People often ask me what I do
and it’s a difficult question to answer because I do lots of things. I guess I spend most of my time learning how to illustrate plants – a journey I began back in 2003 whilst studying botany at university. It is a skill that always needs refinement and I will probably be perfecting it for the rest of my life.
The wonder that occurs when art collides with science is awe inspiring. I believe that by blending art with science we begin to generate new harmonies. There was a very distinct moment when I realised that as a botanist what I was doing needed to be expressed visually as well as academically. In my artwork I try to explore how the viewer experiences and interprets scientific material that is represented visually in a beautiful way. I paint plants simply because I enjoy the challenge of depicting them as accurately as I can, whilst capturing their essence.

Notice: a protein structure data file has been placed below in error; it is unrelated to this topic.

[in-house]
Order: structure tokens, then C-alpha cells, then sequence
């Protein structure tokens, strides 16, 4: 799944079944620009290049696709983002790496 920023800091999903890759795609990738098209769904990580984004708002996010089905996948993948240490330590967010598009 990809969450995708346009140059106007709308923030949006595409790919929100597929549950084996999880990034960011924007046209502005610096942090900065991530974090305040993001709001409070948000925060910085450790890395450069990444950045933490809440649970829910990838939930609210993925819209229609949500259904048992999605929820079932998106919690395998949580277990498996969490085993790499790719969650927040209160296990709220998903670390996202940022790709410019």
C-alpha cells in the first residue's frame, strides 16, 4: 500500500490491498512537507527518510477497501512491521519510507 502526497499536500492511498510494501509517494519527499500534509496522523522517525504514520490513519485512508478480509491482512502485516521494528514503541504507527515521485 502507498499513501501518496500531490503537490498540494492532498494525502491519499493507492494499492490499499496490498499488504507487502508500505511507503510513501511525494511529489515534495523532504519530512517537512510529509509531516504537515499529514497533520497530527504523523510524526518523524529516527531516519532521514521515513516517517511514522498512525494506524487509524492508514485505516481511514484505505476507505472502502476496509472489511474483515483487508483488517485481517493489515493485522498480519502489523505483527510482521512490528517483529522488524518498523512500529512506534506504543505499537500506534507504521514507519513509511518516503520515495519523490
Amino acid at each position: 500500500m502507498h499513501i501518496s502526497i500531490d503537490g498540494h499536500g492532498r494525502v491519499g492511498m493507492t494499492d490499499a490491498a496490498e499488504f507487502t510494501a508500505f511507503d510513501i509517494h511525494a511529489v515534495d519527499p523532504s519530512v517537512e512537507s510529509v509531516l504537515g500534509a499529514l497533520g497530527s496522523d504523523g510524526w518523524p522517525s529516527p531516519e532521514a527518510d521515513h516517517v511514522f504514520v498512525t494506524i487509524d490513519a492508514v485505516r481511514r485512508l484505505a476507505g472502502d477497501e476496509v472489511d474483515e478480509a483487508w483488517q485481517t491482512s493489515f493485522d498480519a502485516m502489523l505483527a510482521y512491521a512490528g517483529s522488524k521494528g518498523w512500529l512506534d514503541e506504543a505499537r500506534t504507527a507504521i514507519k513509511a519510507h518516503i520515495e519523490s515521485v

During the day I work in the Shirley Sherwood Gallery of Botanical Art at the Royal Botanic Gardens Kew. Prior to this, I worked in natural history as a curator at Plymouth City Museum and Art Gallery where I spent two years compiling a touring exhibition of the herbarium and mineral collections of Sir John St Aubyn (1759-1839).
I am working on a personal diary project illustrating every single plant I have used over a twelve month period. This project has evolved from several years of previous work and research with plant collections and it will be original in its effort to underline the connections between the mechanical and natural worlds and will challenge current perceptions of botanical art and its use in the 21st Century.